Poseidon is known today as the god of the sea from Greek mythology. Unfortunately for him, he was only the second greatest god in the Greek pantheon, just behind his brother Zeus.
Zeus’s primacy in the Greek religion thus overshadows Poseidon, and so most people today are more familiar with Zeus’s (mis)deeds.
However, Poseidon himself was no saint, and there is no shortage of stories that describe his anger, strength, depravity and sometimes kindness.
- The Contest of Poseidon and Athena
- Poseidon, King Minos and birth of the Minotaur
- Medusa is blamed for Poseidon’s crime
- Odysseus angers Poseidon
- Poseidon and the construction of the walls of Troy
- Poseidon turns the tide during the Trojan War
- Poseidon and the wooing of Amphitrite
- Poseidon’s lust for Demeter
- Poseidon’s regret for ravishing Caenis
- Poseidon and Eumolpus
The Contest of Poseidon and Athena
According to Greek myth, both Poseidon, the god of the sea, and Athena, the goddess of wisdom and war, desired to be the patron of a newly founded city in Greece.
To settle the dispute, it was decided that the god who provided the city with the most useful gift would become the city’s patron.
Poseidon, known for his strength and power, struck his trident into the ground, from which a spring of saltwater emerged. This was seen as a display of his domain over the sea and he proclaimed it as a means for the city to have access to sea trade and wealth.
Athena, on the other hand, offered the olive tree. She explained that it was a gift of peace and prosperity that would provide food, oil for cooking and light, and wood for various uses.
After some consideration, the city’s inhabitants decided Athena’s gift was more beneficial for their survival and development. They were practical people and saw the potential of the olive tree’s multiple uses, recognizing it as a source of sustainable wealth and nourishment, rather than the undrinkable saltwater from Poseidon’s spring.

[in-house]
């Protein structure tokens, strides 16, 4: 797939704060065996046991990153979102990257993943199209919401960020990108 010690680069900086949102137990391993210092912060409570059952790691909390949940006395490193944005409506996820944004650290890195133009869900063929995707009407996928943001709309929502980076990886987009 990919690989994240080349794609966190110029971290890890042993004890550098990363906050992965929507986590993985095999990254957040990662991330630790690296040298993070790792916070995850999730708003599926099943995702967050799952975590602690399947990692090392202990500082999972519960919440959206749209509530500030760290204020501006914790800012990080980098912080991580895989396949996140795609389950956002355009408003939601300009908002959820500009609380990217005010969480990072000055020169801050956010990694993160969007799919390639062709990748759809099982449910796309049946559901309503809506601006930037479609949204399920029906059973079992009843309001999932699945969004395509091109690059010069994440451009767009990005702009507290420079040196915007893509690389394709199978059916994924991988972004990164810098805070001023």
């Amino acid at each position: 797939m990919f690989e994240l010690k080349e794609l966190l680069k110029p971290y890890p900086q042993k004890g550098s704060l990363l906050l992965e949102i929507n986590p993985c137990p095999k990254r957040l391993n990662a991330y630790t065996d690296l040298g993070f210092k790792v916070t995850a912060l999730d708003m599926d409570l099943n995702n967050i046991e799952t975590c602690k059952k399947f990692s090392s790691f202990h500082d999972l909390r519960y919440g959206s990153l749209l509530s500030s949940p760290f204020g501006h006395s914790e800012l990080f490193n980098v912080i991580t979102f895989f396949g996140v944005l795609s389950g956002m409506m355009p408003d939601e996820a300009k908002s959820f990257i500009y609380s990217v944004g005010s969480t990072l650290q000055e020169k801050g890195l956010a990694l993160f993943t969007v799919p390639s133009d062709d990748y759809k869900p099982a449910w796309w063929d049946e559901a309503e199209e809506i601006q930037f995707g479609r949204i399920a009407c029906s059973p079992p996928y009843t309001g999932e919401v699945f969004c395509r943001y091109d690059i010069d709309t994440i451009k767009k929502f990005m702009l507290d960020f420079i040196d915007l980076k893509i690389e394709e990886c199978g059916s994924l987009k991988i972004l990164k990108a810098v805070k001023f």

As a result, Athena became the city’s patron deity, and the city was named Athens in her honor. The olive tree became a symbol of Athens and can be found throughout the city even today.
This myth symbolizes the contrast between the two deities and the values they represented, with Poseidon embodying the promise of wealth and power, and Athena standing for wisdom, practicality, and sustainable prosperity.
The decision of the Athenians illustrates a cultural preference for wisdom and long-term sustainability over immediate wealth and power.
Poseidon, King Minos and birth of the Minotaur
Minos was the King of Crete and a son of Zeus. Each year he had to sacrifice the fairest, most majestic bull born on the island to the Poseidon, the god of the seas.
One year, a spectacular, snow-white bull was born that was so beautiful and impressive that Minos decided to keep it, substituting a different bull for the sacrifice to Poseidon.
This act of greed and disobedience deeply angered Poseidon.
In retaliation, Poseidon cursed Minos’s wife, Queen Pasiphaë, with such deep lust that Pasiphaë fell madly in love with the majestic bull.
Pasiphaë commissioned the master craftsman Daedalus to create a hollow wooden cow, which she used to deceive the bull and mate with him. From this union, the Minotaur was born.
The Minotaur, a monstrous creature with the body of a man and the head of a bull, became a blight on Crete. To hide this monstrous progeny and protect his kingdom, Minos had Daedalus construct a labyrinthine structure known as the Minotaur’s Maze.